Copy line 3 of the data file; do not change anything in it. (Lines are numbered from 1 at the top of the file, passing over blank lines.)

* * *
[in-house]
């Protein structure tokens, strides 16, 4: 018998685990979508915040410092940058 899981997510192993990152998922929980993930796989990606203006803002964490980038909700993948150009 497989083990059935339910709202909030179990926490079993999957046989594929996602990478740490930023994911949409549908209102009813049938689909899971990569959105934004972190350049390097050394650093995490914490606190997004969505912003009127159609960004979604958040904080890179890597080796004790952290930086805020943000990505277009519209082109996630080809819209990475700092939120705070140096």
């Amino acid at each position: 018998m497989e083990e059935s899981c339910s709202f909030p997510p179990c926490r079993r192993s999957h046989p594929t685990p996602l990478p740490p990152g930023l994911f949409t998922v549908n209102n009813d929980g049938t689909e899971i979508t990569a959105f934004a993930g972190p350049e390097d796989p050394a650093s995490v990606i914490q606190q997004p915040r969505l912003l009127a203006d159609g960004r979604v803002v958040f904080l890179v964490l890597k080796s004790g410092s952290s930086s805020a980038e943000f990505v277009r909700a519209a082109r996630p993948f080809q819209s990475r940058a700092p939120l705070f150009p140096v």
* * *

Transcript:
């Amino acid at each position: 018998m497989e083990e059935s899981c339910s709202f909030p997510p179990c926490r079993r192993s999957h046989p594929t685990p996602l990478p740490p990152g930023l994911f949409t998922v549908n209102n009813d929980g049938t689909e899971i979508t990569a959105f934004a993930g972190p350049e390097d796989p050394a650093s995490v990606i914490q606190q997004p915040r969505l912003l009127a203006d159609g960004r979604v803002v958040f904080l890179v964490l890597k080796s004790g410092s952290s930086s805020a980038e943000f990505v277009r909700a519209a082109r996630p993948f080809q819209s990475r940058a700092p939120l705070f150009p140096v």